Preclinical and Phase I Development of Oligodendrocyte Progenitor Cells Derived From Human Embryonic Stem Cells for the Treatment of Spinal Cord Injury
Multiple preclinical studies were performed over a period of several years to evaluate the efficacy and safety of GRNOPC1, a cryopreserved population of differentiated cells containing oligodendrocyte progenitors derived from human embryonic stem cells. Preclinical efficacy of both fresh and cryopreserved GRNOPC1 was evaluated with respect to locomotor function in rats that had received a contusion injury to the spinal cord at the T9-T10 thoracic level. Preclinical safety of GRNOPC1 was assessed in several extensive studies involving rats with thoracic contusion injuries and mice with intact spinal cords, and animals were followed up to 12 months post-injection.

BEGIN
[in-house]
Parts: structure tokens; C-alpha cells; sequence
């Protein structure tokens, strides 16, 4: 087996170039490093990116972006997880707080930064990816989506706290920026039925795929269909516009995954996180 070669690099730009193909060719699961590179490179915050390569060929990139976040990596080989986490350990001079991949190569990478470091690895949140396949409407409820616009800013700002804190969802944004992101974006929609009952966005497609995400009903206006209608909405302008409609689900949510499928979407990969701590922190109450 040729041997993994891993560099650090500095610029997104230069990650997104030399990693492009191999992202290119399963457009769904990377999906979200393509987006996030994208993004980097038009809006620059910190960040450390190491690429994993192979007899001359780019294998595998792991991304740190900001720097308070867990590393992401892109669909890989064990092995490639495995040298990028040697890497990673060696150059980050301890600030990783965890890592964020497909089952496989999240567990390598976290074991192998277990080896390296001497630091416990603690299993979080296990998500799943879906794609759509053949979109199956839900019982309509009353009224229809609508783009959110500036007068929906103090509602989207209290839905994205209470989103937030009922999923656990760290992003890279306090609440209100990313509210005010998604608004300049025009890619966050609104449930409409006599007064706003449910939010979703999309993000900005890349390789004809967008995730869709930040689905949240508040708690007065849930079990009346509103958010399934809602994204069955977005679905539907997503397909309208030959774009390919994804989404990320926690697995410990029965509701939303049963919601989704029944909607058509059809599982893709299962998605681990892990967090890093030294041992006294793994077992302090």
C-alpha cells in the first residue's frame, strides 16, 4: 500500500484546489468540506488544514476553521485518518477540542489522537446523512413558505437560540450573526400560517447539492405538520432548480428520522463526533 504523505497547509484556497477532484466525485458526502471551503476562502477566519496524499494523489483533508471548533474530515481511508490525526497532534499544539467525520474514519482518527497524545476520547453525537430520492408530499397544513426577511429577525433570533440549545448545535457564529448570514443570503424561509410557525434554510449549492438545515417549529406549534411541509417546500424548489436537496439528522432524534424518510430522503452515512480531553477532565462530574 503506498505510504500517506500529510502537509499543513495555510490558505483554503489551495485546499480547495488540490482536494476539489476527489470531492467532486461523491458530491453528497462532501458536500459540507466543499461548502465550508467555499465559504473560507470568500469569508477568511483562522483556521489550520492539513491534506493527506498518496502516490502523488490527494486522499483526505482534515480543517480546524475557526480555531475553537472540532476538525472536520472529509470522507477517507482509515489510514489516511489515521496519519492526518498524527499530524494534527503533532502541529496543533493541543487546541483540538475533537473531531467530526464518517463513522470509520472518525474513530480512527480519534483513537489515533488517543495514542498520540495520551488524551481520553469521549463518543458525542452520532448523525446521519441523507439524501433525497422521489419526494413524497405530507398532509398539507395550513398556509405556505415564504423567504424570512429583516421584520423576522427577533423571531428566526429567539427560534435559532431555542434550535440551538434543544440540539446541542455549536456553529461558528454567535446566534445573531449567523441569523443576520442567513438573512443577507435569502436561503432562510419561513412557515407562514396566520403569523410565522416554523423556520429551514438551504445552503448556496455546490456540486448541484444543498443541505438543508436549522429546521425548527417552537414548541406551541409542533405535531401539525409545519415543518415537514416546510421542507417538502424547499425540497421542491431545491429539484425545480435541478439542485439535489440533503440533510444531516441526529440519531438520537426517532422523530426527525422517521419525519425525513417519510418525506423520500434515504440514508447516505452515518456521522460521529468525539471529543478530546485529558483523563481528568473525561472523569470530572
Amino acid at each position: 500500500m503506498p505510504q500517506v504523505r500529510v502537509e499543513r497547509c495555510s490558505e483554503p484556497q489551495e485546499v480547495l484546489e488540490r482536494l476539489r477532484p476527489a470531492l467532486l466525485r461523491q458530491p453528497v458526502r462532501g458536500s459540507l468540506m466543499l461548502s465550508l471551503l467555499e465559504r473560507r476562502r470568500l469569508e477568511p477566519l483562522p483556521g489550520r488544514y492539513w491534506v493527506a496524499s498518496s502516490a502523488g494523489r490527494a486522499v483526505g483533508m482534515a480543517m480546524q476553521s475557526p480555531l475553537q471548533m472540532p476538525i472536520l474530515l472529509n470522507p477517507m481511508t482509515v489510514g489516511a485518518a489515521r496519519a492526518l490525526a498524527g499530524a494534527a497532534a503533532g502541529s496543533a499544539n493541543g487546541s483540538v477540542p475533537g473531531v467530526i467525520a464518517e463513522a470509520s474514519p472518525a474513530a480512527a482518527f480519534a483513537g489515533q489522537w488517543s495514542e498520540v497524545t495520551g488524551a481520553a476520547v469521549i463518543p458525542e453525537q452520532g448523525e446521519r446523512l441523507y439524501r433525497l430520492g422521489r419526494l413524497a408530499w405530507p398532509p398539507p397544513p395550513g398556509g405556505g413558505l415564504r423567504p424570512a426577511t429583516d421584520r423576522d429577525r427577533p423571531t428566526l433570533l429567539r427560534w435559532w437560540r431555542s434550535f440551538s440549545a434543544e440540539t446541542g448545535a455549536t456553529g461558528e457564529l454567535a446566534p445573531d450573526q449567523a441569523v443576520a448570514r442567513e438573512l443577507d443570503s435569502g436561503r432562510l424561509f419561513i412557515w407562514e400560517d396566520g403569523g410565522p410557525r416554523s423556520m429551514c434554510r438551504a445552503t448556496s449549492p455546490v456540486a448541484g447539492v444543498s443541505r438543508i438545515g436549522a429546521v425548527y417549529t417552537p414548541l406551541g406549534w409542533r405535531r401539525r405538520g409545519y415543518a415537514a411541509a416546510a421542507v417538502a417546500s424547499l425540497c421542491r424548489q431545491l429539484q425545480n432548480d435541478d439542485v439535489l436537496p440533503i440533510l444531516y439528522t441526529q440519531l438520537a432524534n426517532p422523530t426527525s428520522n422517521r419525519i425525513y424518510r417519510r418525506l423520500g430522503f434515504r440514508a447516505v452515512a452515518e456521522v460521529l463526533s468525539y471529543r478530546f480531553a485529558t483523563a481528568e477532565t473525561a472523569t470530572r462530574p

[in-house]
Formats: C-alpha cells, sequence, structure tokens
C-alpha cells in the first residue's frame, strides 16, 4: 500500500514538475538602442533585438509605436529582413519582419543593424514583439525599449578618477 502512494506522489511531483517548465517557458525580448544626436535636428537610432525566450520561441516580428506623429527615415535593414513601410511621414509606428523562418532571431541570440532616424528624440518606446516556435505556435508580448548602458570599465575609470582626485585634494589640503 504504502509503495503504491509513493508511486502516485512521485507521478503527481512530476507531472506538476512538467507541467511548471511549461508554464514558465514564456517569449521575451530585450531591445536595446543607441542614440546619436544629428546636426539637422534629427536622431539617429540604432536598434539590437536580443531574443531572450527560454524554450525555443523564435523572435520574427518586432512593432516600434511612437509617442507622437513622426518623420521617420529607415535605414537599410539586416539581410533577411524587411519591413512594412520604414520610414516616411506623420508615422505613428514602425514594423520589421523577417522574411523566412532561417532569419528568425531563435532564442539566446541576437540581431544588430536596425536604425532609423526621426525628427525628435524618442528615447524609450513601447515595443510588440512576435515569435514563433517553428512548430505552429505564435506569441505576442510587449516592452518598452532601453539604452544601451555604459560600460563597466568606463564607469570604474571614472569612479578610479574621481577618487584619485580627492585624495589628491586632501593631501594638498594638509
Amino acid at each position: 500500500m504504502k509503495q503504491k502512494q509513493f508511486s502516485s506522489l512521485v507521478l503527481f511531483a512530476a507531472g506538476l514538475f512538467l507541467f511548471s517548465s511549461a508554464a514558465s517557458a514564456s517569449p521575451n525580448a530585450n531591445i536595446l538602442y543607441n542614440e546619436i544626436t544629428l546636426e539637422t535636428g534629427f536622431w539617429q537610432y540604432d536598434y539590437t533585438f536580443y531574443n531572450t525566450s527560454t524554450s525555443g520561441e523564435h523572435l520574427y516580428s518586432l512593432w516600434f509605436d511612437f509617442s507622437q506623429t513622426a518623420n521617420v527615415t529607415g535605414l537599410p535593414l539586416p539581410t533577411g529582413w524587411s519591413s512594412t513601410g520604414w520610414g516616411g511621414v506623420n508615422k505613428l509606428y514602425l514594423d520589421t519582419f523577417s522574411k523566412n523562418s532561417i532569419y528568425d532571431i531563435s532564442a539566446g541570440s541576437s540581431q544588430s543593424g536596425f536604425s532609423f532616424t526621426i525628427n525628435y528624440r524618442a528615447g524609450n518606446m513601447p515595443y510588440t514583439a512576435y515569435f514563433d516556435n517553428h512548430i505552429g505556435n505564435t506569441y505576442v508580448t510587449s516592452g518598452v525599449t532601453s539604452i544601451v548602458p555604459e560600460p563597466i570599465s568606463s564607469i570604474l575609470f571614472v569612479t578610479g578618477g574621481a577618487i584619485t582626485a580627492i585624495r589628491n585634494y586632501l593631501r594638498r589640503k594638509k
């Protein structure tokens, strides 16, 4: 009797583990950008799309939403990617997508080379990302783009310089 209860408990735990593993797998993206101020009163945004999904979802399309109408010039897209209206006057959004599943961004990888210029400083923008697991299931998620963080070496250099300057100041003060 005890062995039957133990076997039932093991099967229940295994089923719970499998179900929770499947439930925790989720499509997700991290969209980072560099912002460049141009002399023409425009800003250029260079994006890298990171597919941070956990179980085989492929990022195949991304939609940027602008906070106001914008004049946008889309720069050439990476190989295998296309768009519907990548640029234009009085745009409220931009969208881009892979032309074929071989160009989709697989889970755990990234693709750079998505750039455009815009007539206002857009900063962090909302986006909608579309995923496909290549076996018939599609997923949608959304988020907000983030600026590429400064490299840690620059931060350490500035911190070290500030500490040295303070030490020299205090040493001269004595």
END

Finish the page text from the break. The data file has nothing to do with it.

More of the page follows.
In preclinical efficacy studies, GRNOPC1 improved hindlimb locomotor activity in rats when implanted 7 days after injury near the epicenter of the lesion. Fascicles of myelinated neural fibers were observed traversing the injury epicenter after GRNOPC1 injection, but not in animals injected with vehicle alone. The safety studies showed no evidence of teratoma formation 12 months after injection of clinical grade GRNOPC1, and demonstrated the absence of significant migration of the injected cells outside the spinal cord, allodynia induction, systematic toxicity or increased mortality in animals receiving GRNOPC1. The results from the 24 preclinical studies where over 850 animals were injected with GRNOPC1 were submitted as part of an Investigational New Drug (IND) application to the FDA. A phase 1 clinical trial was recently initiated to assess the safety of GRNOPC1 in patients with subacute, complete (ASIA A), thoracic injuries whose last fully preserved neurological level is T3 to T10.